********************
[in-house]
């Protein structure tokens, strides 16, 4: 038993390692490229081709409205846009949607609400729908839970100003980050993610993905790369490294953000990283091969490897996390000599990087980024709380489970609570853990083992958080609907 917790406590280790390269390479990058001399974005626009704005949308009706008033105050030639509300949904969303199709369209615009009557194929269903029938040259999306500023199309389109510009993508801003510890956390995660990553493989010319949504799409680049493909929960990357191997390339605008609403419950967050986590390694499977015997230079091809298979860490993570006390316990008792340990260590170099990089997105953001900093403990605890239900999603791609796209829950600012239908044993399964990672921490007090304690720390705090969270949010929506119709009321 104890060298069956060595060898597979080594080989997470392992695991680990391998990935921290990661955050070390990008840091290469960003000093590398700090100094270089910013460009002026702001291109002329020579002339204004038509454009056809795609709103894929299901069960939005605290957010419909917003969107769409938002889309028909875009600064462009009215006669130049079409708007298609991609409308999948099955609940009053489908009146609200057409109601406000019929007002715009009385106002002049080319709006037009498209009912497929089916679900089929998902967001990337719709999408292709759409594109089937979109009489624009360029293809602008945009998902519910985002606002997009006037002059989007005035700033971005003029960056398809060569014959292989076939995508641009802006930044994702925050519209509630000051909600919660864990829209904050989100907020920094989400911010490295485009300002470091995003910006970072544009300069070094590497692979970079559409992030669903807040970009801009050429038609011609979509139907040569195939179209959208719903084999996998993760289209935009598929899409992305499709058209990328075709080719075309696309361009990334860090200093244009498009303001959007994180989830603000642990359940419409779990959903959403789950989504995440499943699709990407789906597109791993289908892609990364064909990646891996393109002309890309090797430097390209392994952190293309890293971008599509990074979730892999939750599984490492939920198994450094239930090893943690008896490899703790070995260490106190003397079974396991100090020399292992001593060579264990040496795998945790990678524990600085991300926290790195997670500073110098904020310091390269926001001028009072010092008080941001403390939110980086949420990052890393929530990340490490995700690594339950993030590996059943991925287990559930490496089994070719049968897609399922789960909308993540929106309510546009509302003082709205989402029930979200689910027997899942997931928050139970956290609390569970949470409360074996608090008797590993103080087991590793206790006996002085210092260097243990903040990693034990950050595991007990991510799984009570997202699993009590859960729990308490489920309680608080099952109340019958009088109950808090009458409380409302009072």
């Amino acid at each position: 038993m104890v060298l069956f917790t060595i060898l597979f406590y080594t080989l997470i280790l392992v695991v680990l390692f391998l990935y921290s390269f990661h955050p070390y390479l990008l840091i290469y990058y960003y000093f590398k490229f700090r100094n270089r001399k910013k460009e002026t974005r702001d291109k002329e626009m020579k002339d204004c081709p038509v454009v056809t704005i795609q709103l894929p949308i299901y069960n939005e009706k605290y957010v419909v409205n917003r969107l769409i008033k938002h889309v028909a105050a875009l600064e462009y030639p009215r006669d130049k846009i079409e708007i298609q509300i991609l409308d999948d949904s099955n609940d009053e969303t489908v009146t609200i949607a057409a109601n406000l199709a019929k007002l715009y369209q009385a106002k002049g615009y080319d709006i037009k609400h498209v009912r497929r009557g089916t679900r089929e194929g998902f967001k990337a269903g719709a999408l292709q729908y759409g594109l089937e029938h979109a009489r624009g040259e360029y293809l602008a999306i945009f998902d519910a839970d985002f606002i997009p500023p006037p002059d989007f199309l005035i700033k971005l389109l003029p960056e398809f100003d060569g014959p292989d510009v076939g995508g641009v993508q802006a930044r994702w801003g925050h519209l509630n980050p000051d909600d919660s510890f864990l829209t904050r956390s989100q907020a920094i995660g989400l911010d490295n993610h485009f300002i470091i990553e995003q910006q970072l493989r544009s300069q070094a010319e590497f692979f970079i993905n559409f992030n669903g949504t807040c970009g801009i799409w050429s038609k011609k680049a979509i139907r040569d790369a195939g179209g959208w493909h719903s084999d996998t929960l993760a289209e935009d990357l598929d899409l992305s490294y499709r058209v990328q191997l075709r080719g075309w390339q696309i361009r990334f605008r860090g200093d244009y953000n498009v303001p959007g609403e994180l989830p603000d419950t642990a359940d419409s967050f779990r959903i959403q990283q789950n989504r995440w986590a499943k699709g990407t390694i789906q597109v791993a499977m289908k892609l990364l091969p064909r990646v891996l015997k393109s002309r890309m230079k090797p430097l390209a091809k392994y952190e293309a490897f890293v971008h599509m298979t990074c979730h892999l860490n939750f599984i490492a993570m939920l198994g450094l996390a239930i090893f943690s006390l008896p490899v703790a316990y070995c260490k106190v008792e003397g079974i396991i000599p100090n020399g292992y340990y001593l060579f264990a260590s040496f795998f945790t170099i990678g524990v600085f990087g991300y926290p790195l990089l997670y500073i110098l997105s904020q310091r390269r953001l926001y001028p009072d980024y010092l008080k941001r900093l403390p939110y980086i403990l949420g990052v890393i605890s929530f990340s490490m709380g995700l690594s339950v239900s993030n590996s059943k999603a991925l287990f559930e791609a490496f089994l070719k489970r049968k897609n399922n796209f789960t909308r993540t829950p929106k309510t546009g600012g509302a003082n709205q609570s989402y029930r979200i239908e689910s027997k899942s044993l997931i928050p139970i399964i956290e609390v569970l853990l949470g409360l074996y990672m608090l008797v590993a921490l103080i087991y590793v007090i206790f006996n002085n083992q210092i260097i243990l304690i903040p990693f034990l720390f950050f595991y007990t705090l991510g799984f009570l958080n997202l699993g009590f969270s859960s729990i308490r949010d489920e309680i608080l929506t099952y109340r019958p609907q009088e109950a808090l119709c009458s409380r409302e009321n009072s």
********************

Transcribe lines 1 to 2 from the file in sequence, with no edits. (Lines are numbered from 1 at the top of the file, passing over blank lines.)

[in-house]
């Protein structure tokens, strides 16, 4: 038993390692490229081709409205846009949607609400729908839970100003980050993610993905790369490294953000990283091969490897996390000599990087980024709380489970609570853990083992958080609907 917790406590280790390269390479990058001399974005626009704005949308009706008033105050030639509300949904969303199709369209615009009557194929269903029938040259999306500023199309389109510009993508801003510890956390995660990553493989010319949504799409680049493909929960990357191997390339605008609403419950967050986590390694499977015997230079091809298979860490993570006390316990008792340990260590170099990089997105953001900093403990605890239900999603791609796209829950600012239908044993399964990672921490007090304690720390705090969270949010929506119709009321 104890060298069956060595060898597979080594080989997470392992695991680990391998990935921290990661955050070390990008840091290469960003000093590398700090100094270089910013460009002026702001291109002329020579002339204004038509454009056809795609709103894929299901069960939005605290957010419909917003969107769409938002889309028909875009600064462009009215006669130049079409708007298609991609409308999948099955609940009053489908009146609200057409109601406000019929007002715009009385106002002049080319709006037009498209009912497929089916679900089929998902967001990337719709999408292709759409594109089937979109009489624009360029293809602008945009998902519910985002606002997009006037002059989007005035700033971005003029960056398809060569014959292989076939995508641009802006930044994702925050519209509630000051909600919660864990829209904050989100907020920094989400911010490295485009300002470091995003910006970072544009300069070094590497692979970079559409992030669903807040970009801009050429038609011609979509139907040569195939179209959208719903084999996998993760289209935009598929899409992305499709058209990328075709080719075309696309361009990334860090200093244009498009303001959007994180989830603000642990359940419409779990959903959403789950989504995440499943699709990407789906597109791993289908892609990364064909990646891996393109002309890309090797430097390209392994952190293309890293971008599509990074979730892999939750599984490492939920198994450094239930090893943690008896490899703790070995260490106190003397079974396991100090020399292992001593060579264990040496795998945790990678524990600085991300926290790195997670500073110098904020310091390269926001001028009072010092008080941001403390939110980086949420990052890393929530990340490490995700690594339950993030590996059943991925287990559930490496089994070719049968897609399922789960909308993540929106309510546009509302003082709205989402029930979200689910027997899942997931928050139970956290609390569970949470409360074996608090008797590993103080087991590793206790006996002085210092260097243990903040990693034990950050595991007990991510799984009570997202699993009590859960729990308490489920309680608080099952109340019958009088109950808090009458409380409302009072």